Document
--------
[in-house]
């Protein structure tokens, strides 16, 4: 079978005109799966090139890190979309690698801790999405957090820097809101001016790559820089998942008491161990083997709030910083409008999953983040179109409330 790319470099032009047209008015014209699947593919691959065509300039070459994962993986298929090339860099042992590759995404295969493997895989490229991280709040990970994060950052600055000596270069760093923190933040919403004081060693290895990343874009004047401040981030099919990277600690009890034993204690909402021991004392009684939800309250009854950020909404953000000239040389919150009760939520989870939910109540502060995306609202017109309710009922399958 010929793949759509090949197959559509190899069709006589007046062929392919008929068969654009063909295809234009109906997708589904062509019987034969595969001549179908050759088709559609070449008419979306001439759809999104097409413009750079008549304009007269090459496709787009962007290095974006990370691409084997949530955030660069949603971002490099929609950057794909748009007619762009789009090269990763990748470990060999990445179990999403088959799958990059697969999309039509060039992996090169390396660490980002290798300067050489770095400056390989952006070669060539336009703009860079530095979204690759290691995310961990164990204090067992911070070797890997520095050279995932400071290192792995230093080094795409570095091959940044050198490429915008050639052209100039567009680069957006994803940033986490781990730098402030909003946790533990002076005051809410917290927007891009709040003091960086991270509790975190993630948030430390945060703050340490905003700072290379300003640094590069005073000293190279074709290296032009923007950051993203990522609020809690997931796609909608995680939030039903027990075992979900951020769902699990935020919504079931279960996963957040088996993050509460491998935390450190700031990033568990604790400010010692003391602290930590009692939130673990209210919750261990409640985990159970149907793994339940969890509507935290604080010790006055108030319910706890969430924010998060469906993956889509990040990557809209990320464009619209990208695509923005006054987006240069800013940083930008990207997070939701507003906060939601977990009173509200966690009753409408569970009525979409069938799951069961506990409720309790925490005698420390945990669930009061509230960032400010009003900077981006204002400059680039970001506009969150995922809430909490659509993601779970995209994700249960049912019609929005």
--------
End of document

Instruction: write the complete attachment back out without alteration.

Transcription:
[in-house]
């Protein structure tokens, strides 16, 4: 079978005109799966090139890190979309690698801790999405957090820097809101001016790559820089998942008491161990083997709030910083409008999953983040179109409330 790319470099032009047209008015014209699947593919691959065509300039070459994962993986298929090339860099042992590759995404295969493997895989490229991280709040990970994060950052600055000596270069760093923190933040919403004081060693290895990343874009004047401040981030099919990277600690009890034993204690909402021991004392009684939800309250009854950020909404953000000239040389919150009760939520989870939910109540502060995306609202017109309710009922399958 010929793949759509090949197959559509190899069709006589007046062929392919008929068969654009063909295809234009109906997708589904062509019987034969595969001549179908050759088709559609070449008419979306001439759809999104097409413009750079008549304009007269090459496709787009962007290095974006990370691409084997949530955030660069949603971002490099929609950057794909748009007619762009789009090269990763990748470990060999990445179990999403088959799958990059697969999309039509060039992996090169390396660490980002290798300067050489770095400056390989952006070669060539336009703009860079530095979204690759290691995310961990164990204090067992911070070797890997520095050279995932400071290192792995230093080094795409570095091959940044050198490429915008050639052209100039567009680069957006994803940033986490781990730098402030909003946790533990002076005051809410917290927007891009709040003091960086991270509790975190993630948030430390945060703050340490905003700072290379300003640094590069005073000293190279074709290296032009923007950051993203990522609020809690997931796609909608995680939030039903027990075992979900951020769902699990935020919504079931279960996963957040088996993050509460491998935390450190700031990033568990604790400010010692003391602290930590009692939130673990209210919750261990409640985990159970149907793994339940969890509507935290604080010790006055108030319910706890969430924010998060469906993956889509990040990557809209990320464009619209990208695509923005006054987006240069800013940083930008990207997070939701507003906060939601977990009173509200966690009753409408569970009525979409069938799951069961506990409720309790925490005698420390945990669930009061509230960032400010009003900077981006204002400059680039970001506009969150995922809430909490659509993601779970995209994700249960049912019609929005």